First, agriculture. The agricultural sector, one of the oldest industries in Mongolia, has always been and remains an integral part of the country's long-term development strategy. Production levels and overall food quality are improving across the sector, and exports are growing rapidly. Most of the people in Mongolia are somehow connected with cattle breeding or agriculture. Although rural-urban migration is expected to boost in the coming years, a large amount of the population is likely to continue being engaged in agricultural activities, primarily livestock breeding. In this regard, local consu­mers need the equipment and technologies that Belarusian partners can offer.

The second promising direction is engineering. Mongolia is rich in natural resources. Mining products account for about 90 percent of total exports, which indicates a direct dependence of the economy on exports in this area. Due to such pattern of overseas supplies, the Mongolian economy is highly vulnerable to external shocks. It is necessary to introduce technologies for deep processing of minerals in the country with the involvement of scientific and technical solutions of ­Belarusian scientists and practitioners.

Besides, Mongolian consumers remain interested in the supply of Belarusian powdered milk and plastic containers used for industrial purposes, as well as in synthetic fibers, medicines, food, furniture and footwear.

Are there any initiatives and bilate­ral activities being implemented or planned in order to advance bilateral business contacts? How has the pandemic and other recent challenges affected business interaction?

Work is underway to establish close economic ties with the aimags (regions) of Mongolia. In particular, in Bulgan aimag, a plan is currently being developed on our initiative for the comprehensive cleaning of forests with the help of Belarusian specialists and Amkodor equipment, followed by planting young trees seedlings in the cleared areas. This project will be put into practice in 2022–2023. The estimated cost of Amkodor equipment for this project will be at least 12 million US dollars.

Together with the BELAZ OJSC dealer company, we are negotiating with the Mayor's office of Ulaanbaatar on the supply of the BKM Holding electric buses and the utility vehicles manufactured by MAZ JSC. At the moment, an agreement has been reached on the supply of 12 garbage trucks based on MAZ equipment for the city needs.

Besides, the interaction with the ­National Chamber of Commerce and Industry of Mongolia, aimed at intensifying bilateral trade and economic cooperation, restoring contacts and overcoming the consequences of the pandemic, deserves special mention.

During 2021, the Government of ­Mongolia imposed quarantines seven times, for a period from 14 to 60 days, during which the activities of most enterprises were suspended. Trade and services sectors, as well as the mining industry, were most affected by such tough measures. One of the main factors that influenced the suspension of mining companies was the China's closing of customs crossings.

As part of my work as the BelCCI representative, I plan to organize a discussion platform with the Mongolian business community in cooperation with the Belarusian Chamber of Commerce and Industry and the National Chamber of Mongolia. This platform is supposed to operate on an ongoing basis. Besides, our plans include the development of the concept and the start of practical activities of the bilateral Belarusian-Mongolian Chamber of Commerce and Industry.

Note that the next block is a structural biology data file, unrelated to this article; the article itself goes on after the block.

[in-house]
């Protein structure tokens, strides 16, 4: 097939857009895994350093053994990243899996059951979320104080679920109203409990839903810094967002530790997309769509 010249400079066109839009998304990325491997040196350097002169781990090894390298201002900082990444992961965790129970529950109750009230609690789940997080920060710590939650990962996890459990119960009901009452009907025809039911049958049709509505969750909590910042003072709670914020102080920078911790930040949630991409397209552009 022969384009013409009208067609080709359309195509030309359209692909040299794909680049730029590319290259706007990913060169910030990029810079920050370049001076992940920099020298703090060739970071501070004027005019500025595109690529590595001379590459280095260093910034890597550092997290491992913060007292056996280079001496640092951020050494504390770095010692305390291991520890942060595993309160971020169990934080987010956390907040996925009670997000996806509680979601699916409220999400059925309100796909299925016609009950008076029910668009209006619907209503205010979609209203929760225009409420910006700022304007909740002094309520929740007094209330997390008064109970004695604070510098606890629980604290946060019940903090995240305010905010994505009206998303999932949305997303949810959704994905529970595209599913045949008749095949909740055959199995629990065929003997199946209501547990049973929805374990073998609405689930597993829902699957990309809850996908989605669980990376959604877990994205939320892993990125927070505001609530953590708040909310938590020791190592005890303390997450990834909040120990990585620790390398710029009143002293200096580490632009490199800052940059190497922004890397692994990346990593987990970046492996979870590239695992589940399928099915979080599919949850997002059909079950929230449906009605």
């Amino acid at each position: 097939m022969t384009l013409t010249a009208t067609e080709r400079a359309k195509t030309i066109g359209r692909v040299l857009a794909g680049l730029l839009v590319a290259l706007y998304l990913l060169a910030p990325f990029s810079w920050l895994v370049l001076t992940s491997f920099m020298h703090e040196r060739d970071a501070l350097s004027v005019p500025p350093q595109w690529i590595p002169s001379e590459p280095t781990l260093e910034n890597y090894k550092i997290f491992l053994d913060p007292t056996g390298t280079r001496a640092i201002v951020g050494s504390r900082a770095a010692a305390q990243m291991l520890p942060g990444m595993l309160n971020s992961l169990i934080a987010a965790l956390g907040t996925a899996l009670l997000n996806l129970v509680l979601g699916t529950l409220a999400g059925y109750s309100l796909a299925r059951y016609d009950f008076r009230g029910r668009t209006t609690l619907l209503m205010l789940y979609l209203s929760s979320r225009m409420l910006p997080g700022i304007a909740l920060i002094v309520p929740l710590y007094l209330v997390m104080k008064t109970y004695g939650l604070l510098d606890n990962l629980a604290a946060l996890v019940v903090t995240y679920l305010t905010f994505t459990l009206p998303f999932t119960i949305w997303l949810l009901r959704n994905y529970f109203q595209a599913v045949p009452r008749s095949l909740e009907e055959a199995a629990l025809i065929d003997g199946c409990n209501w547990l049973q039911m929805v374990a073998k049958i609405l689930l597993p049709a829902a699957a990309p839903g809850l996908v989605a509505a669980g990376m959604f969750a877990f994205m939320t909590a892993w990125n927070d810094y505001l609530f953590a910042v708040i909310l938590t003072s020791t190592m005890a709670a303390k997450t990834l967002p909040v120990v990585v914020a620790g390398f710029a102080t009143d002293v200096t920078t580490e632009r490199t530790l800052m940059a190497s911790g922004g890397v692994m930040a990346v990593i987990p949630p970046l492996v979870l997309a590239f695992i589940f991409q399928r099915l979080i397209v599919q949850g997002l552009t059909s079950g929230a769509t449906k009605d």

To sum it up, could you, please, tell us, what are the opportunities for Belarusian companies in the Mongolian market? What should Belarusian entrepreneurs keep in mind first of all?

Taking into account the convenient strategic position of Mongolia between Russia and China, the need of its econo­my for mining and construction machinery, as well as the desire to increase agricultural potential and improve food security, there is an opportunity for the Belarusian business representatives to build successful long-term cooperation in certain trade niches, as well as to set up joint production and implement investment projects.


As far as trade is concerned, the increased export of high-tech goods and services seems the priority for Belarus in the Mongolian direction in the near future. At the same time, taking into account the specifics of the market (the continuing shortage of local enterprises' resources and budge­tary savings), it seems appropriate to recom­mend that companies planning to enter the Mongolian market consider options for financing exports and the schemes providing for the maximum possible deferment and installment payment.

Speaking about general tariff and non-tariff measures applied to foreign partners, I would like to emphasize that Mongolia has two types of import customs tariffs: the most favorable and general (twice as high). The most favorable tariff implies for the rates of import customs duties on the goods coming from the states to which Mongolia grants the most favored nation regime in trade and political relations. The Republic of Belarus is included in the list of such countries.

As a rule, to apply preferential treatment, it is necessary to confirm the origin of goods. In addition, when delivering goods to Mongolia, it is necessary to provide quality and safety certificates. For certain types of goods (raw materials and products of animal and vegetable origin, cigarettes, medicines, genetically modified raw materials and products from it, plants), standard vete­rinary and/or phytosanitary control is carried out. When importing certain commodity items, excise tax may be levied: for example, on alcohol and tobacco products, fuel and cars.

As for investment projects: being rich in natural resources, having vast agricultural opportunities and being close to major Asian markets, Mongolia can become a favorable country for medium and long-term foreign direct investment, including from Belarus. The advantages of the country's investment climate are as follows:

developing and growing market;

mineral resource base that can be used for value-added processing;

developing industry and infrastructure;

location between two large economies – Russia and China;

young, highly educated population;

public-private partnership and infrastructure modernization;

rule of law and legislation;

provision of tax and non-tax guarantees for investors;

ambitious large projects;

a thriving telecommunications and information technology sector.

Thus, cooperation between the two countries has huge potential, and I see the task of chambers of commerce and industry and their representatives in creating favourable conditions for direct contacts between business circles, lobbying their interests in state bodies, which would eventually lead to trade turnover increase and new projects.